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Welcome to Maya Hawke Fan, the latest online resource dedicated to the talented actress Maya Hawke. Maya has been in films like "Human Capital", "Once Upon a Time in Hollywood", "Mainstream", "Fear Street: 1994" and "Do Revenge". She's also been in TV Series like "Little Women", "The Good Lord Bird" and "Stranger Things". This site is online to show our support to the actress Maya Hawke, as well as giving her fans a chance to get the latest news and images.
Document Journal
Posted by Veronique on May 5, 2024

Maya Hawke and Kim Gordon dissect the poetics of commerce

The multidisciplinary artists untangle lyric metaphors and pop cultural myths for Document’s Spring/Summer 2024 issue

Maya Hawke is being kidnapped from her bed. Her captors strap her to a chair and place a silver space-age helmet, with primary-color wires dangling, on her head. A wall of clunky pre-plasma-technology TVs light up in a grid, each playing a different movie from the better part of the last century. Suddenly, Hawke’s face is superimposed onto a nondescript ’50s actress’s body. Suddenly, she’s watching a version of herself on TV, lipsticked and paranoid-looking, clutching her head before leaving the many screens blank. In the narrative for the music video for her single “Missing Out,” Hawke has audiences right where she wants them—forced to confront how seeing yourself can be migraine-inducing, all to the beat of a sparkly, acoustic guitar-heavy indie song.

The daughter of actors Ethan Hawke and Uma Thurman, the 25-year-old actress and singer-songwriter is aware of the mythology her parents’ careers have created for her (in “Missing Out,” she sings that she was “born with her foot in the door”), but knowing that she’s got her “mind in the gutter” and her “guts on the floor” is also key to understanding who she is. Hawke’s third and forthcoming album Chaos Angel uses its 10 tracks to catalog the heaviness of heartbreak and regret (“Dark”) as well as the levity of feeling ready to “give up, be loved” (“Black Ice”). Her lyricism goes a step beyond honesty, showing a fearlessness that also comes across in her acting, as seen in her recurring role as Robin Buckley on Stranger Things or as scientist-ingenue June in Wes Anderson’s Asteroid City. She stars as Flannery O’Connor in Wildcat, a film directed by her father and largely inspired by her obsession with the Southern Gothic writer, which is set for theatrical release this spring.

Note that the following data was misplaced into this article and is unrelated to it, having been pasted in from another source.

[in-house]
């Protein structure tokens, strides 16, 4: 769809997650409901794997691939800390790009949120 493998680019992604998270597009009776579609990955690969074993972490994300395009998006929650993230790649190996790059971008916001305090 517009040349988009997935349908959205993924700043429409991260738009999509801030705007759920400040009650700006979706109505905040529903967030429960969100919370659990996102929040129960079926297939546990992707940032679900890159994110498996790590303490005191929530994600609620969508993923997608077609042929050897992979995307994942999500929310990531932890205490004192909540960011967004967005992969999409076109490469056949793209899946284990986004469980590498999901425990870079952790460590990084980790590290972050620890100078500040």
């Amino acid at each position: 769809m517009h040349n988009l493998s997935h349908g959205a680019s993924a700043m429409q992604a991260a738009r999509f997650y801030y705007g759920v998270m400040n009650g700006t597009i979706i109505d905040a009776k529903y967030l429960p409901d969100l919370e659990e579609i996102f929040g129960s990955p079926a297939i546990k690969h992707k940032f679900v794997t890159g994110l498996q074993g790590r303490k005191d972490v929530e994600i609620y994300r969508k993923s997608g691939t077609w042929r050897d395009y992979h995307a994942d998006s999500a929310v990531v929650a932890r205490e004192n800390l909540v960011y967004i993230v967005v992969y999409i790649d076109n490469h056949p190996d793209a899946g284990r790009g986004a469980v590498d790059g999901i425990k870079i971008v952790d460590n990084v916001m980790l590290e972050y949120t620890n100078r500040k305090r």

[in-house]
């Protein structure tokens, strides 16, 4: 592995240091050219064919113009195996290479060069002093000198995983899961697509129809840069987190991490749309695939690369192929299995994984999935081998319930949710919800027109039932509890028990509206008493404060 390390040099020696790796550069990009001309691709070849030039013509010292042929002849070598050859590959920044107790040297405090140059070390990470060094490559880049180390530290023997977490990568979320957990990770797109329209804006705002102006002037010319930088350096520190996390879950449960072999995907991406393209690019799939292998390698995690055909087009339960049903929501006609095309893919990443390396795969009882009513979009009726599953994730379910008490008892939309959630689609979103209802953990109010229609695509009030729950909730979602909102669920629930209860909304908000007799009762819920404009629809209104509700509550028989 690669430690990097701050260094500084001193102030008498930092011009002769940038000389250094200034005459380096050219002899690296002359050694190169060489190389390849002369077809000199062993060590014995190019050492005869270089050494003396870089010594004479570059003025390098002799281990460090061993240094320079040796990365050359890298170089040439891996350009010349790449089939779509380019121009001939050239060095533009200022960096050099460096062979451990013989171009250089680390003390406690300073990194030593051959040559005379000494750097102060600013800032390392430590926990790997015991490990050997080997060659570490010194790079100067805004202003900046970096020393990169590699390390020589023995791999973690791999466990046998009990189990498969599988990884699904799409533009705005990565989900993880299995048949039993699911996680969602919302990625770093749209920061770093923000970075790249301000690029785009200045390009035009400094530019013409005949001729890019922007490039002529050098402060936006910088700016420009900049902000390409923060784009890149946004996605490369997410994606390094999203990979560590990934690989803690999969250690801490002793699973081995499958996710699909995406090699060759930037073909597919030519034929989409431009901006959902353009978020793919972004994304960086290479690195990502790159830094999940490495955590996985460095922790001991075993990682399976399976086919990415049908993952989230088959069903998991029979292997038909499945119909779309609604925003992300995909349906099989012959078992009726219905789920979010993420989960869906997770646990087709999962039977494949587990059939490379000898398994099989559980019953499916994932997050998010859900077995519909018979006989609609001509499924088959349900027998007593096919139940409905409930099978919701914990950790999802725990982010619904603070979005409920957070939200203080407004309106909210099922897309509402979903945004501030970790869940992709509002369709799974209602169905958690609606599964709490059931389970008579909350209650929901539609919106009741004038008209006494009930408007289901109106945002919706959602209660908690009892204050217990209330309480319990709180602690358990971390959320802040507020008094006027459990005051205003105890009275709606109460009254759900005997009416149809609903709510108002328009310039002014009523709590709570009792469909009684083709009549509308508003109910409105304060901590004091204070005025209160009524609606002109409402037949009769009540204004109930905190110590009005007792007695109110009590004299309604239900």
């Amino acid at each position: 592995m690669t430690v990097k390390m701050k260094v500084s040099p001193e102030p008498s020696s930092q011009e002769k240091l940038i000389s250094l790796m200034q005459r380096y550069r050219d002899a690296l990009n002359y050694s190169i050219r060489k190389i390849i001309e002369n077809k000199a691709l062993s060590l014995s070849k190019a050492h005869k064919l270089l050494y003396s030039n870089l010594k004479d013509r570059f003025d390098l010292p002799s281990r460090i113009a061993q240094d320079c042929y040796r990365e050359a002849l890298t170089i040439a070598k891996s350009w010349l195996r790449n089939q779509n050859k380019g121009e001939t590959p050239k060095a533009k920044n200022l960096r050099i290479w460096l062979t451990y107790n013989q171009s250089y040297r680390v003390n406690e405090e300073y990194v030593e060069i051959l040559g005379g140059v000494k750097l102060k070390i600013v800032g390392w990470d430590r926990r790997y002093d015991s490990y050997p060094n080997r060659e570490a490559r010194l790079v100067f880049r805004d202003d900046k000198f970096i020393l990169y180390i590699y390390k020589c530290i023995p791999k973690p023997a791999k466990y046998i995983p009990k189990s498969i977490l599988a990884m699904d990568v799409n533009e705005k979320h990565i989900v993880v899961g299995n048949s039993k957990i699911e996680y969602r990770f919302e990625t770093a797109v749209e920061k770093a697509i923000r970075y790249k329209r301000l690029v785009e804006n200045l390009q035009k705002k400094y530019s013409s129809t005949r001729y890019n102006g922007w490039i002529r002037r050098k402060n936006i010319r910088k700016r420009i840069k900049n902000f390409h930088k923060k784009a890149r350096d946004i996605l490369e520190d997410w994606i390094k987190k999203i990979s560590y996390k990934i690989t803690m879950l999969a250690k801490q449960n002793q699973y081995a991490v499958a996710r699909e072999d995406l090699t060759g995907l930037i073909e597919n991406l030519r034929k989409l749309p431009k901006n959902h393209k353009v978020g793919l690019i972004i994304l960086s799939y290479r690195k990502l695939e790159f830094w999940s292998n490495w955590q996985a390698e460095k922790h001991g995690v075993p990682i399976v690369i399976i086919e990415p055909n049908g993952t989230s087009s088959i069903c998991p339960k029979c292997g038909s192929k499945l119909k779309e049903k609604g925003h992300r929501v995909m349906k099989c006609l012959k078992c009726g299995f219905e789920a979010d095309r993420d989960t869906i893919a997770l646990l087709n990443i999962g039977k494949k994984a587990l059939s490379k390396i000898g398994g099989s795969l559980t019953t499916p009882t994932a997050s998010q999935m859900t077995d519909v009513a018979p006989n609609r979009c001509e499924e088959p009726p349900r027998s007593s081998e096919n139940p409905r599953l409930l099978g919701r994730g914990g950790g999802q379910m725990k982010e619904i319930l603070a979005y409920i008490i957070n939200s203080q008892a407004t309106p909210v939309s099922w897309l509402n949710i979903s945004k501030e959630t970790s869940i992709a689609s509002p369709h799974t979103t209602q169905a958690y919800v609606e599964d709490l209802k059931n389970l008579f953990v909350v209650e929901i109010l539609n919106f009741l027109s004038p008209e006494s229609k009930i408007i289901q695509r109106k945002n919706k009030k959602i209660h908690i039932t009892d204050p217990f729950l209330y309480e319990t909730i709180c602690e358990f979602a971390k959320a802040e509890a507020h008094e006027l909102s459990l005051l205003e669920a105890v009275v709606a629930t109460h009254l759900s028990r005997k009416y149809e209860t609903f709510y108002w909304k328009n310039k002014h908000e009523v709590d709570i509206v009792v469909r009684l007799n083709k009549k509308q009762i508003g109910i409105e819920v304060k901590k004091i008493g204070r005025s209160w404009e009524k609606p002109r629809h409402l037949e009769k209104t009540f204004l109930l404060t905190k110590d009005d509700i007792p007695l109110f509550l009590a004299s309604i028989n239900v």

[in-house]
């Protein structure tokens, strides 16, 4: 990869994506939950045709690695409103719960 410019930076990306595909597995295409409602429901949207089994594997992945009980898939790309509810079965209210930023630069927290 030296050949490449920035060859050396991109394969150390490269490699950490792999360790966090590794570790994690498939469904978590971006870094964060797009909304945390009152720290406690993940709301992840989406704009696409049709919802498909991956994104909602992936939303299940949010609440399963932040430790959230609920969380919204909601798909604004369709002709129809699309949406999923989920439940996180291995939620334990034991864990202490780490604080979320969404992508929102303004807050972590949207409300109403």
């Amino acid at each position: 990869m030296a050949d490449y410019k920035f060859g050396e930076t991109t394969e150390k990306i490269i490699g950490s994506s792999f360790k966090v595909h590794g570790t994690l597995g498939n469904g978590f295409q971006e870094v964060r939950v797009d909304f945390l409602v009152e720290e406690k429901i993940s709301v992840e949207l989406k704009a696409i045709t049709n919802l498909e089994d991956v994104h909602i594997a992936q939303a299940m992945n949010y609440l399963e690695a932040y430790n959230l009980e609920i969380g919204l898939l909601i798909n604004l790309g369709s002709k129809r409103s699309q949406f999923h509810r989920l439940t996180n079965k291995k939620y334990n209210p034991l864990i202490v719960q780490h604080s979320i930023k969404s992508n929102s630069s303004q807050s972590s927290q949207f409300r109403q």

Kim Gordon is bummed she missed the early screening of Wildcat at Telluride Film Festival this past fall, where she and its star first met. Like Hawke, there are many mythologies that surround her: she’s an artist, a curator, a feminist icon, a mother, and a Girl in a Band, per the title of her 2015 memoir detailing her time as Sonic Youth’s bassist. Earlier this year, Gordon released a solo album titled The Collective. Remaining true to her conceptual art approach to making music, the sound artist opens the album with “BYE BYE,” a four-minute list of products you might find scrawled in the notebook of a modern woman who really doesn’t want to forget anything in her carry-on. Whereas her previous solo album No Home Record opened itself up to more resonant, shattering electric guitars, The Collective explores closedness, the crush of hi-hats and the whine of high-feedback string instruments—our collective erosion into commodities.